Vote Yes on Caltrain Measure RR

TransForm headshot for the Policy Advocacy Manager, Hayley Currier

The future of Caltrain, the commuter rail between San Francisco and San Jose, is on the ballot as Measure RR in three counties on November 3. Measure RR, a 1/8-cent sales tax dedicated to Caltrain, must earn a total of 2/3 of the vote in Santa Clara, San Mateo, and San Francisco counties in order to pass.

TransForm is urging a “yes” vote because Caltrain is an essential part of our regional transit system and we can’t reach our climate or transportation equity goals without it. However, this wasn’t a simple or easy decision for us to make.

Our “yes” is a begrudging one because sales taxes (even ⅛-cent sales taxes like this one) are regressive — everyone pays the same amount, regardless of their ability to afford it or their use of the service it funds. Meanwhile, Caltrain ridership tends to be high-income white-collar commuters, and fares are relatively high ($30 for a round trip between SF and San Jose). We are working hard with our allies to advance more progressive funding sources for future transportation investments, but a fairer funding source is not on the table here. (More about sales taxes below.)

The saving grace is that Caltrain has recently developed an equity policy framework that acknowledges and begins to address some shortcomings of the system. This is the direct result of TransForm’s advocacy, along with Friends of Caltrain and our allies in the TEAMC coalition. It includes policies to make Caltrain “more accessible and relevant to lower income people and members of racial groups and communities who have historically been marginalized and overlooked in planning and government processes,” such as:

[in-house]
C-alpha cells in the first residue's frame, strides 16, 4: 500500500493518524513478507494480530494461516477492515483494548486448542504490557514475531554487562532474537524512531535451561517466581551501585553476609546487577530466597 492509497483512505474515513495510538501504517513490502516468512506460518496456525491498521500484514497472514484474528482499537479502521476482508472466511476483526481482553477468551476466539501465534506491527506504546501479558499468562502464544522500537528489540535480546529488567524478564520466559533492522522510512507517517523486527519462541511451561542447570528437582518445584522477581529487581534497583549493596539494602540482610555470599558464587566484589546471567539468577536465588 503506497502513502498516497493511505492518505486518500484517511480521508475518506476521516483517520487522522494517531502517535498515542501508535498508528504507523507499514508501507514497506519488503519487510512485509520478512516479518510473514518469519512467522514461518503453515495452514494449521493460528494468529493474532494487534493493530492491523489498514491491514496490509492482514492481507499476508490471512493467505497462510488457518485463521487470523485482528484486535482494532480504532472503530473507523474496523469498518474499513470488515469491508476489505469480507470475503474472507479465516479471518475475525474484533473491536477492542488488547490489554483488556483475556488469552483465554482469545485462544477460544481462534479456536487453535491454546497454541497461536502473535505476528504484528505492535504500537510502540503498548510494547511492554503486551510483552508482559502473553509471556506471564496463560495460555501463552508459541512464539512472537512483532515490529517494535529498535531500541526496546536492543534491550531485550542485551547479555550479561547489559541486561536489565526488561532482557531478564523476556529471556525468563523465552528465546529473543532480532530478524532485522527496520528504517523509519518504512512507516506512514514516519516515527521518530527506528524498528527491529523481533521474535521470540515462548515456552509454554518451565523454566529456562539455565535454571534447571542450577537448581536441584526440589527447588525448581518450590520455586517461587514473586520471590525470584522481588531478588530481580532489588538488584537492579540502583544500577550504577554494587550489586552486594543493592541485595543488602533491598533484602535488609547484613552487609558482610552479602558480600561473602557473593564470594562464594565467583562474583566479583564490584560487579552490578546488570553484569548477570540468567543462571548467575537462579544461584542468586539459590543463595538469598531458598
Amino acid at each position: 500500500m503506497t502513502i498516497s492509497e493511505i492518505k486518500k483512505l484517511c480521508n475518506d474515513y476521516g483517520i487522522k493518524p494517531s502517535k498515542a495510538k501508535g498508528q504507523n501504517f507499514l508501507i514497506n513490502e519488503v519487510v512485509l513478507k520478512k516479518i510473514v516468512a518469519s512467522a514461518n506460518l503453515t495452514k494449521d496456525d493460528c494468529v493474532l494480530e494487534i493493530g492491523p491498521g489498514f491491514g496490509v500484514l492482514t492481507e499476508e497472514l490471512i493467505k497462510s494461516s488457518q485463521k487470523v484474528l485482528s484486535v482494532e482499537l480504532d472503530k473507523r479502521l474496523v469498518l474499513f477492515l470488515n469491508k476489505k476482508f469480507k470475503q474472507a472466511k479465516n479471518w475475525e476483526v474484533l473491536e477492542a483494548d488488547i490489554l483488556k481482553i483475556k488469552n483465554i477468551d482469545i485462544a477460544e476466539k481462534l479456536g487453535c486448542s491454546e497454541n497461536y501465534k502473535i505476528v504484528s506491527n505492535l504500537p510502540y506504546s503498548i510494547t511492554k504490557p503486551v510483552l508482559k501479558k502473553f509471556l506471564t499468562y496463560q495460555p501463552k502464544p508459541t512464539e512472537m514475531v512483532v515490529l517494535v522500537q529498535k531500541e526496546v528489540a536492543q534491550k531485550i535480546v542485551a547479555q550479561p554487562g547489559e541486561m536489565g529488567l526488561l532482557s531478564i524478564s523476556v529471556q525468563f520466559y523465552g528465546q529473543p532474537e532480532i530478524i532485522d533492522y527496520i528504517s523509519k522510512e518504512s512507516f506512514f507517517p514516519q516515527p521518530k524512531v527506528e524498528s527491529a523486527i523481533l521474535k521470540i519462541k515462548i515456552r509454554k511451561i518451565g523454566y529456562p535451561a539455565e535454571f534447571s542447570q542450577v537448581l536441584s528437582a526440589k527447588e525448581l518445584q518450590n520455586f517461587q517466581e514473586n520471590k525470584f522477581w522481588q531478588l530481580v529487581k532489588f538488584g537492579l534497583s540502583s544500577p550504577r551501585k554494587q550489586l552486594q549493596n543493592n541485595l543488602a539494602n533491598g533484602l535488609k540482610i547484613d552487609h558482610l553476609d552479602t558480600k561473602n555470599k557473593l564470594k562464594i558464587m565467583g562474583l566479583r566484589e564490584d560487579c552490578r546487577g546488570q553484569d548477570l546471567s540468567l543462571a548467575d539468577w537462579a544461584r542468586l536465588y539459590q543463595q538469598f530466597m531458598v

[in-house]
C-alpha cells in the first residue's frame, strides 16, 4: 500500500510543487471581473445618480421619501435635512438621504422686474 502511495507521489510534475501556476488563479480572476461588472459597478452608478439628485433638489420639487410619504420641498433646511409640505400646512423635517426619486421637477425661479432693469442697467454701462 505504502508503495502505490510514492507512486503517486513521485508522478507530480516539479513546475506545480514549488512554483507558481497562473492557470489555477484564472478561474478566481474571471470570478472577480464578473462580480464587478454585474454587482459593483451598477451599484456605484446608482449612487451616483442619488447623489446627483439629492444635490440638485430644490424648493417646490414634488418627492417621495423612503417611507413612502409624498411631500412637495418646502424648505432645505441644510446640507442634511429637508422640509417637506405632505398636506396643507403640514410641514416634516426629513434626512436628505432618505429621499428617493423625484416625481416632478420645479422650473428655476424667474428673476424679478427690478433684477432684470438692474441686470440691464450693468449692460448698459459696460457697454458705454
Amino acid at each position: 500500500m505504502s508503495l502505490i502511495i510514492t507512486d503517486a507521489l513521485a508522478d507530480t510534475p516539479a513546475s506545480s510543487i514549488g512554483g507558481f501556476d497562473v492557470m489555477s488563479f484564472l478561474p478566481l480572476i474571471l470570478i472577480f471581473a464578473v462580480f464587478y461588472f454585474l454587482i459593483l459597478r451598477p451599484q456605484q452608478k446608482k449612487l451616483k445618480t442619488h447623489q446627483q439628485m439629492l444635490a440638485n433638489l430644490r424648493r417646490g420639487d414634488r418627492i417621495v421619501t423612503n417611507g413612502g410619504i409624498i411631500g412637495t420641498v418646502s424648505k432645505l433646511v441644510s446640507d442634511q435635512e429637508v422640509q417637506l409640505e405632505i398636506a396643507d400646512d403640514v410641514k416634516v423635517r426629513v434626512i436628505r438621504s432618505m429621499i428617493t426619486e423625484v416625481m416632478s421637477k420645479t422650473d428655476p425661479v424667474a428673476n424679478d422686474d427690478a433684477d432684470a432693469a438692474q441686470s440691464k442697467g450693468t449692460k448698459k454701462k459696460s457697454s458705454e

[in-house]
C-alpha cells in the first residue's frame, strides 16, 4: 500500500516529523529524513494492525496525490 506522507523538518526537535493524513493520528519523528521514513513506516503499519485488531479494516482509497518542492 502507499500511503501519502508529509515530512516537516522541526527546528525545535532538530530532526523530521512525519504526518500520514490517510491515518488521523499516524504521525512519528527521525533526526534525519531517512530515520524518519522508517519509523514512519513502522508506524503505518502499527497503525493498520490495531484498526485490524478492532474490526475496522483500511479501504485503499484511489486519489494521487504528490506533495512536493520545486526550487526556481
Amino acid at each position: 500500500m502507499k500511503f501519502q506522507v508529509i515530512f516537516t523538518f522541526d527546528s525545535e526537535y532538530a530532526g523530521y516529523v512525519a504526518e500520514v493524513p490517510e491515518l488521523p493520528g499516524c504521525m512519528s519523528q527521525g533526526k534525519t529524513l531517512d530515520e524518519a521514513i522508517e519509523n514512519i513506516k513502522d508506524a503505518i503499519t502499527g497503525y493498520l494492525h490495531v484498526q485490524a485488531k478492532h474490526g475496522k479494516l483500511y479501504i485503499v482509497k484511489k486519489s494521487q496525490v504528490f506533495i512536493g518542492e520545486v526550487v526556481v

• scheduling changes to better align with local bus service, which lower income people are more likely to use to get to Caltrain,
  • participation in the region’s means-based fare program with a 50% discount for qualified riders,
  • reconsidering outreach and engagement practices to better welcome and include riders from diverse cultural and linguistic backgrounds, and
  • seeking temporary suspension of approved fare increases.

Many of these policies represent a striking departure from the status quo, and this equity framework would be enshrined in law with the passage of Measure RR. Of course, this is still an early win for mobility justice in and around Caltrain, and we’ll continue to work with marginalized groups and local partners to build on it.

If you care about transportation in the Bay Area, and especially if you have reservations about Measure RR (not to be confused with 2018’s regional Measure RR to make BART more safe and reliable), it’s important to understand some background about how Caltrain ended up here.

First of all, COVID-19 has decimated transit funding, which is usually made up of a combination of state and federal money, sales taxes, and fares. Caltrain receives an unusually large share of its revenue, 70%, from fares. As ridership has rebounded somewhat on local bus service (VTA is at 27% of pre-COVID ridership), Caltrain’s ridership is hovering around just 5% of pre-COVID levels — perhaps because their largely white-collar higher income commuters are staying home or using other modes. If no new funding comes through, the agency is in danger of shutting down entirely by the end of the year, or being forced to privatize — both worst case scenarios for an essential public service. Caltrain’s new equity policies and long-planned electrification are important steps in the right direction that will come to nothing if the railway shuts down.